And another Pharaoh arose, who knew not Joseph…

I remember some time ago an article commenting on a synod* debate that went something like this:

The insistence that it be written in that a Bishop should consult the laity on this issue was dropped at the suggestion of a member of the House of Bishops, who said that the clause wasn’t needed due to the fact that no bishop would fail to take the laity’s views into account.

The writer of the article did their best to oppose the removal of the laity’s formal expectation-of-consultation, but failed.

I can’t remember what the issue was and it probably wasn’t obviously significant in itself. But this particular aspect of the debate stuck in my mind: the assumption that “we don’t need it to say this because it is obvious and it will happen anyway and we can all trust each other” seems to me to be widespread, and to afflict the Church with all sorts of unintended results.

In one sense I suppose it is very touching that our church leaders have such a confident view of human nature and church processes, as to suppose that we never get a bishop who is a bit heavy-handed, or overworked and pressed and not really thinking, or a little bit too convinced they’re right to listen, or, sadly, just plain on an ego trip.  And in another sense it is frustrating, because in such a complex and confusing situation very few people do find the same things obvious, and even allowing the pure, complete goodwill of every single person involved, difference of expectations would still cause problems.

When things aren’t written down they drift. It may be obvious to our current bishops at the current moment that they should consult the laity on this point or that point whether it is written down or not. And they may all take it for granted that they will conscientiously do so even without a legal safeguard. But will it be obvious in twenty years’ time to a different set of bishops when a disagreement arises? Or will they pick up the document from synod, and say “it doesn’t say I have to consult the laity, therefore I’m not supposed to, and I won’t”?

It is worth drawing up legislation that actually says what we intend to happen. Not because people are of ill-will. But because it is the best safeguard of good-will, the best way of ensuring all is rightly understood, the best way to make sure what was intended is in as far as possible what happens.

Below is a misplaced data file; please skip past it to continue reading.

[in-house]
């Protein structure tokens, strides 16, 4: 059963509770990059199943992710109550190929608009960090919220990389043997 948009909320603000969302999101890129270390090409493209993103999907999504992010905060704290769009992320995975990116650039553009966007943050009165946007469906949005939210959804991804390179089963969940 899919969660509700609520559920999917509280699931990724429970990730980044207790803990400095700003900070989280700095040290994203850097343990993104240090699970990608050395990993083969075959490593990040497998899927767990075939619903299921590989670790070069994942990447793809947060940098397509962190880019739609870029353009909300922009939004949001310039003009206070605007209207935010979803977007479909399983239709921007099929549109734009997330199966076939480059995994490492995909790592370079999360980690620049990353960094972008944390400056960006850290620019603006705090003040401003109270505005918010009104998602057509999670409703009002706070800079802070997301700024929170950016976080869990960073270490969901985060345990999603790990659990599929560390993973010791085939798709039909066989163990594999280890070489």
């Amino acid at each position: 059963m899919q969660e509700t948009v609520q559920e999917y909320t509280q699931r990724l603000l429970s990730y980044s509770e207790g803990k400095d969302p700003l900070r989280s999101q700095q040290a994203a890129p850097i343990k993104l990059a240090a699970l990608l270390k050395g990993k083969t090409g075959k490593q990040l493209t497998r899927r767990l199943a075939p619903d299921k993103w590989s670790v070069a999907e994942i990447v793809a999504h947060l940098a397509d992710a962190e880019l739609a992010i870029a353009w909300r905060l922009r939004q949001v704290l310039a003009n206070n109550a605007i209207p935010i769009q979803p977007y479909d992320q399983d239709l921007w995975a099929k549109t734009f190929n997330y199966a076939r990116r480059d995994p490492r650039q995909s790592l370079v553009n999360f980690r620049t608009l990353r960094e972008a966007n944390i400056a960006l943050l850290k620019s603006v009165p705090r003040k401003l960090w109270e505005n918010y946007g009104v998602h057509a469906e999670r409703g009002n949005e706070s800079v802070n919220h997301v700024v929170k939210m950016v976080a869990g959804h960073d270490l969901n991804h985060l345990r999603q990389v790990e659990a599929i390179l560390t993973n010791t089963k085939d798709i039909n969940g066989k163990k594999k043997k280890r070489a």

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*The name given to several councils in the Church of England which are responsible for making certain decisions.

 

Cherry Foster

The Nature of God’s Commands

Three young children were playing with a ball and tennis racquets in their front garden, when a man they did not know came up to them and spoke to them over the fence.

After talking about their interest in learning to play tennis properly, the man suggested he should take them to the local park where they could play on the tennis court and he could teach them some skills. They were delighted at the idea.

“We must just go and ask Daddy,” they said. “Mummy and Daddy say we must ask them before we leave the garden.”

“Oh no,” said the man, “I don’t have time for that. You must come at once or not at all.”

The three children stared at each other in dismay.

The first said “We’d better not go. Daddy will punish us if we do. Nasty Daddy. He doesn’t really love us.”

“Daddy does love us,” said the second. “So he would want us to go. It would be fun and we’d learn something. He wouldn’t want us to miss out, even though he told us not to.”

But the third said “Daddy does love us, so he must have told us to ask because it would be best for us, even if it’s not nice sometimes.”

 

Cherry Foster